Discovered over 5000 years ago by the Ancient Egyptians, the papyrus plant proved to be one of their most useful discoveries ever. Found on the banks in the famous River Nile Valley, the plant’s stem was stripped and pressed to form one of the earliest and longest lasting forms of “paper”.
Today, Egyptian craftspeople follow in the path of their ancient ancestors, following every procedure, step by step, to give you the same writing surface used by the Royal Pharaohs over 5000 years ago. Each piece contains a hand painted Ancient Egyptian scene, depicting a famous Ancient Egyptian royal figure or event.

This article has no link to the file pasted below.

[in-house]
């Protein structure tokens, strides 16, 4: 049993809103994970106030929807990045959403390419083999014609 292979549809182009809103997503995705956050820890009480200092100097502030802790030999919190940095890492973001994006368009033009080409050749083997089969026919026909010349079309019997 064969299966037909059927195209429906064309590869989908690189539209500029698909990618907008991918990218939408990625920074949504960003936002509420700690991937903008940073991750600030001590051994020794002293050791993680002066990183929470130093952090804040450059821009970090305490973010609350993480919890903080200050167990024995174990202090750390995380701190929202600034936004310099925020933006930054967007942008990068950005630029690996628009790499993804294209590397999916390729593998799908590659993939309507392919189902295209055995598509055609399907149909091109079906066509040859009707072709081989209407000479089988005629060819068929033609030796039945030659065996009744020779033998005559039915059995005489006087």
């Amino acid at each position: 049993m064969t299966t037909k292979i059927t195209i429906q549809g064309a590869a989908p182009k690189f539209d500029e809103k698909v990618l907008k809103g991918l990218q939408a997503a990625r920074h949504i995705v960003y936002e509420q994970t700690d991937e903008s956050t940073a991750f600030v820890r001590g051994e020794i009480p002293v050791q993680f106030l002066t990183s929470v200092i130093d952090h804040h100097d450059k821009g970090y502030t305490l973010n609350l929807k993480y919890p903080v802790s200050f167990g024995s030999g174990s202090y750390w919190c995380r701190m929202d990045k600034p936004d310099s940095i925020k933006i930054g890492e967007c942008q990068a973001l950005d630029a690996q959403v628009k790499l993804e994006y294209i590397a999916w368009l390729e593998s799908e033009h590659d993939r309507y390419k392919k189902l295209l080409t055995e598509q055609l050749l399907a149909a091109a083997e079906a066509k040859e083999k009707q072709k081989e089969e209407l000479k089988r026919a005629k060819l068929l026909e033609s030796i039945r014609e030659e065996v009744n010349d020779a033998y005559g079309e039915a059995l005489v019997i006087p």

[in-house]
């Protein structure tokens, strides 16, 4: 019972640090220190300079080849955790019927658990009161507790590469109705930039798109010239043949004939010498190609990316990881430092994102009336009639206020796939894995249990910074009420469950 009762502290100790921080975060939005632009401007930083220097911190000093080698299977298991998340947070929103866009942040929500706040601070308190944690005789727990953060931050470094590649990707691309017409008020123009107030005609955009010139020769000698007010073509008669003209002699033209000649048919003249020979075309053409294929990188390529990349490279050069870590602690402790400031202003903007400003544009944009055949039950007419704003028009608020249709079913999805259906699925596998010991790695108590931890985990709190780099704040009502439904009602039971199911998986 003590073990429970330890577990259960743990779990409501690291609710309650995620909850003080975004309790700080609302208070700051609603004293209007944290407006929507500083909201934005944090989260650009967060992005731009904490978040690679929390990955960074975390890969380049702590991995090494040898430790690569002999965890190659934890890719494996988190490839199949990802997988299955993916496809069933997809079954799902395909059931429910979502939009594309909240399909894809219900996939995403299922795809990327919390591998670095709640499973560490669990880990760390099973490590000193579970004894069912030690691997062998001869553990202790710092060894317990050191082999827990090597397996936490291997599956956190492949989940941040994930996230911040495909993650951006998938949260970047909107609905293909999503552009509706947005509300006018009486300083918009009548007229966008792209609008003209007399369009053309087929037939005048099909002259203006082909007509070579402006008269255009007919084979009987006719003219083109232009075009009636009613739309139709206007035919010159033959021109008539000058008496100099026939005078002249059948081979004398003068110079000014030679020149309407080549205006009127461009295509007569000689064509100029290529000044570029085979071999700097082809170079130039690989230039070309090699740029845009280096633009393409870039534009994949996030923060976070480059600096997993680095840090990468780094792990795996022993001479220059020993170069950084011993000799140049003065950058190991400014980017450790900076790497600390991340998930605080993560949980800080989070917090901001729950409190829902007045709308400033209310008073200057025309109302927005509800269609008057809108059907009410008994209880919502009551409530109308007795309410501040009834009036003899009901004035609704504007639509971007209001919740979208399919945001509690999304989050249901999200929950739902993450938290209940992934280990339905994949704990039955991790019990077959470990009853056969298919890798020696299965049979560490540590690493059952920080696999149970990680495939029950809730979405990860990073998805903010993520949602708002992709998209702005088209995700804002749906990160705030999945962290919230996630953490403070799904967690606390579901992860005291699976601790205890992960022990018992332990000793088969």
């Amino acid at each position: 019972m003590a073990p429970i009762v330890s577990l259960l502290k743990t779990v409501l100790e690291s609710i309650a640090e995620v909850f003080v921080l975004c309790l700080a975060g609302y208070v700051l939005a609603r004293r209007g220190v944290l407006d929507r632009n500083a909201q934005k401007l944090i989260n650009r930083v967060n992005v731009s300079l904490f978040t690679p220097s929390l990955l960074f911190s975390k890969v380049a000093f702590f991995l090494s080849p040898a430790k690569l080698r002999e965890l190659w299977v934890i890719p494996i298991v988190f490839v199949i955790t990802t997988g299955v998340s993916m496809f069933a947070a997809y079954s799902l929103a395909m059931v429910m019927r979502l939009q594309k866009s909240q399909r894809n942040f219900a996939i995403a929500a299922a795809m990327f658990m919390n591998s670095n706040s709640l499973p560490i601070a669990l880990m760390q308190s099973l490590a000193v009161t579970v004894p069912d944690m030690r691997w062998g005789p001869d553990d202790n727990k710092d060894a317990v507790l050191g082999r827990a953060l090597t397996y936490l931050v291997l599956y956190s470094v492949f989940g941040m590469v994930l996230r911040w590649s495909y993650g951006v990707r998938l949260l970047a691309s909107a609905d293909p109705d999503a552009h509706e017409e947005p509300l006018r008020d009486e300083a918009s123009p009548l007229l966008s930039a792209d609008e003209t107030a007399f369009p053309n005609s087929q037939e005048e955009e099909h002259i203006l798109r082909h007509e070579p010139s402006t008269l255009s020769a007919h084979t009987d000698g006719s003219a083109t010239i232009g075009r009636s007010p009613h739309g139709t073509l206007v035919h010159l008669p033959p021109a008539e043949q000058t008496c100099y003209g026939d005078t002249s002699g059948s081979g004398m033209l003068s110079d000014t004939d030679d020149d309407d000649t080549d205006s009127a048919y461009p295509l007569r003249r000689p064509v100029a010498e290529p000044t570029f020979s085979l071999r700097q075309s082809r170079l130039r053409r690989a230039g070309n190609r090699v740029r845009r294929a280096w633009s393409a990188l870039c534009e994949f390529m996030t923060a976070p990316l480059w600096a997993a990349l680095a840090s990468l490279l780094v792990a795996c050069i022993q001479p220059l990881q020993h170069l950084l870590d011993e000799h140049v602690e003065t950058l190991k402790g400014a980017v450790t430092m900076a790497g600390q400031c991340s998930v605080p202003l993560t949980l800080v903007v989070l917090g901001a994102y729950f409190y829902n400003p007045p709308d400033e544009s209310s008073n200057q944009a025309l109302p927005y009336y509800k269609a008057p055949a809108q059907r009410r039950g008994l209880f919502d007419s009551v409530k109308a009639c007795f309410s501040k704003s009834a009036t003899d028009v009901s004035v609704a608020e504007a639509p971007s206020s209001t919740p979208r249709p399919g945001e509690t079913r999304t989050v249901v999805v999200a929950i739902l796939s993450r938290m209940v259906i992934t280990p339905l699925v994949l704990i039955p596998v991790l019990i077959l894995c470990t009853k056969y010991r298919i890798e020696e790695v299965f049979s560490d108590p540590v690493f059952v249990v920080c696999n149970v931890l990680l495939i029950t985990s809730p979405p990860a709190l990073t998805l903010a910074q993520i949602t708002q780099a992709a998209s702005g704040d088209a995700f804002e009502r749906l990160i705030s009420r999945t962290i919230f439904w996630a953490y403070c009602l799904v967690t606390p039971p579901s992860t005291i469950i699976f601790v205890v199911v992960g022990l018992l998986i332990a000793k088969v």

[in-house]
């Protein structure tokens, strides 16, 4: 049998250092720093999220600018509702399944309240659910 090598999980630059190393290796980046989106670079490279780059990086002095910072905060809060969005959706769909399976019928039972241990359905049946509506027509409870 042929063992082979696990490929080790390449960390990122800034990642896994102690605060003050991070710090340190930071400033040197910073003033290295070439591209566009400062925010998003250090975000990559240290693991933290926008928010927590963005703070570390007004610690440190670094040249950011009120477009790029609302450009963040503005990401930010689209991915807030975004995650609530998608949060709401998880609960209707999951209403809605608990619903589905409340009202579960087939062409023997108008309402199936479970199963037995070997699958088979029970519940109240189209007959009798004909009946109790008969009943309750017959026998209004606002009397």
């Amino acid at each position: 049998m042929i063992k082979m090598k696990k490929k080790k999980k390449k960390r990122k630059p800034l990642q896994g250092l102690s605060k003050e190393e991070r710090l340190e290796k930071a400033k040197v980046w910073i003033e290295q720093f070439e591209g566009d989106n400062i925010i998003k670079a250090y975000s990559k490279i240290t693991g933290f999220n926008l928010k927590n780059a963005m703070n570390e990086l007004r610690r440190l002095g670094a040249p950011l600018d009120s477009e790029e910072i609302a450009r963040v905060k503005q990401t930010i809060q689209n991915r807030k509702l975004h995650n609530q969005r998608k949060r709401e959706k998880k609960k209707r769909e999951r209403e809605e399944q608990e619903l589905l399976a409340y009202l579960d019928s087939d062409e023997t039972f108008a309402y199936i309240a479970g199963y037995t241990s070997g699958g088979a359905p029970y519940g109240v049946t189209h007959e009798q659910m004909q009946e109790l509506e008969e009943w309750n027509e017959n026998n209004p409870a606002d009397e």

The sacred beetle was an image of self-creation, since the Egyptians believed that the beetle came into being of itself from a ball of dung, which in reality only serves to protect the eggs and larvae. Thus the anthracite-coloured dung beetle was worshipped under the name khepri; “he who came forth from the earth”. He was already equated in early times with the creator god Atum and was regarded as a form of the sun god. The beetle pushes a ball of dung before it; therefore, it was thought that Khepri rolled the solar ball across the sky. The sun beetle, giving light and warmth, became a popular amulet in steatite or faience and was placed with the deceased in the tomb as a symbol of new life.